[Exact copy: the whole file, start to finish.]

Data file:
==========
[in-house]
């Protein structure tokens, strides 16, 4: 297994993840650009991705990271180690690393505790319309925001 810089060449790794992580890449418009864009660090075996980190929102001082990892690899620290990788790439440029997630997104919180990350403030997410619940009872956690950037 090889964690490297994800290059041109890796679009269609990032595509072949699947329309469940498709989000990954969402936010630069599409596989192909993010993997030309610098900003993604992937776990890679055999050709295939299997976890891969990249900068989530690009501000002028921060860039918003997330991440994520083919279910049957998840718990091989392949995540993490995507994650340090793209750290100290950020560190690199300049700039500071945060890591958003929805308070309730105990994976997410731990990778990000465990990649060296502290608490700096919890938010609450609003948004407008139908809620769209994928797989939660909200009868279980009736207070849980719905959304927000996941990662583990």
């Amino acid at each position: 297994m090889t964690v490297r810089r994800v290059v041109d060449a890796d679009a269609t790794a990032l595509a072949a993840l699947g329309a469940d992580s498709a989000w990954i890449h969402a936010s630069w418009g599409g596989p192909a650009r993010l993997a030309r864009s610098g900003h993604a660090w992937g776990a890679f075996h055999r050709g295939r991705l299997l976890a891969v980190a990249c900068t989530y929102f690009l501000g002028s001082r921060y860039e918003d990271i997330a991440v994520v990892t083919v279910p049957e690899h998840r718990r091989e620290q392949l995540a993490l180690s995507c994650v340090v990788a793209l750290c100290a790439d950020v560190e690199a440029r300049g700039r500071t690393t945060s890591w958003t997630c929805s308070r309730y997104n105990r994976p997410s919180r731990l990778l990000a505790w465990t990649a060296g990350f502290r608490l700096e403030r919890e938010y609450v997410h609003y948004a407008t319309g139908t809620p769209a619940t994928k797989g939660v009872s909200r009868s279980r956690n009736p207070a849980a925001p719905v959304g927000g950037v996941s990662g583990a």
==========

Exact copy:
[in-house]
């Protein structure tokens, strides 16, 4: 297994993840650009991705990271180690690393505790319309925001 810089060449790794992580890449418009864009660090075996980190929102001082990892690899620290990788790439440029997630997104919180990350403030997410619940009872956690950037 090889964690490297994800290059041109890796679009269609990032595509072949699947329309469940498709989000990954969402936010630069599409596989192909993010993997030309610098900003993604992937776990890679055999050709295939299997976890891969990249900068989530690009501000002028921060860039918003997330991440994520083919279910049957998840718990091989392949995540993490995507994650340090793209750290100290950020560190690199300049700039500071945060890591958003929805308070309730105990994976997410731990990778990000465990990649060296502290608490700096919890938010609450609003948004407008139908809620769209994928797989939660909200009868279980009736207070849980719905959304927000996941990662583990």
């Amino acid at each position: 297994m090889t964690v490297r810089r994800v290059v041109d060449a890796d679009a269609t790794a990032l595509a072949a993840l699947g329309a469940d992580s498709a989000w990954i890449h969402a936010s630069w418009g599409g596989p192909a650009r993010l993997a030309r864009s610098g900003h993604a660090w992937g776990a890679f075996h055999r050709g295939r991705l299997l976890a891969v980190a990249c900068t989530y929102f690009l501000g002028s001082r921060y860039e918003d990271i997330a991440v994520v990892t083919v279910p049957e690899h998840r718990r091989e620290q392949l995540a993490l180690s995507c994650v340090v990788a793209l750290c100290a790439d950020v560190e690199a440029r300049g700039r500071t690393t945060s890591w958003t997630c929805s308070r309730y997104n105990r994976p997410s919180r731990l990778l990000a505790w465990t990649a060296g990350f502290r608490l700096e403030r919890e938010y609450v997410h609003y948004a407008t319309g139908t809620p769209a619940t994928k797989g939660v009872s909200r009868s279980r956690n009736p207070a849980a925001p719905v959304g927000g950037v996941s990662g583990a």